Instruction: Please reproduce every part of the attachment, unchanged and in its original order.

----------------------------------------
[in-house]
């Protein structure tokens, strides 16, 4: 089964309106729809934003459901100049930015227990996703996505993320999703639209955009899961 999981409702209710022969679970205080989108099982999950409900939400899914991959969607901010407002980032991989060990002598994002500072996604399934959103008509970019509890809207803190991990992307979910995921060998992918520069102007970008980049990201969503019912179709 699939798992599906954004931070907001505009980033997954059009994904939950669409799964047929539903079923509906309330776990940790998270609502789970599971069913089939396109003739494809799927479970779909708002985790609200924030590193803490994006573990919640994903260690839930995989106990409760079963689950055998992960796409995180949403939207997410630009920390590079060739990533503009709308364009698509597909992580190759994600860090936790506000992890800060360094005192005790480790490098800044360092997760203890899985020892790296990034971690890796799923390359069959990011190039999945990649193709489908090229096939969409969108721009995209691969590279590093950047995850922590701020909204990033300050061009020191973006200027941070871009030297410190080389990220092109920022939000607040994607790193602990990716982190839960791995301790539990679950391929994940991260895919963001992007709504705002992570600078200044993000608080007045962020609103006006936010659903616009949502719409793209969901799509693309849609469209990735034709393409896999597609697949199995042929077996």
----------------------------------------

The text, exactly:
[in-house]
């Protein structure tokens, strides 16, 4: 089964309106729809934003459901100049930015227990996703996505993320999703639209955009899961 999981409702209710022969679970205080989108099982999950409900939400899914991959969607901010407002980032991989060990002598994002500072996604399934959103008509970019509890809207803190991990992307979910995921060998992918520069102007970008980049990201969503019912179709 699939798992599906954004931070907001505009980033997954059009994904939950669409799964047929539903079923509906309330776990940790998270609502789970599971069913089939396109003739494809799927479970779909708002985790609200924030590193803490994006573990919640994903260690839930995989106990409760079963689950055998992960796409995180949403939207997410630009920390590079060739990533503009709308364009698509597909992580190759994600860090936790506000992890800060360094005192005790480790490098800044360092997760203890899985020892790296990034971690890796799923390359069959990011190039999945990649193709489908090229096939969409969108721009995209691969590279590093950047995850922590701020909204990033300050061009020191973006200027941070871009030297410190080389990220092109920022939000607040994607790193602990990716982190839960791995301790539990679950391929994940991260895919963001992007709504705002992570600078200044993000608080007045962020609103006006936010659903616009949502719409793209969901799509693309849609469209990735034709393409896999597609697949199995042929077996």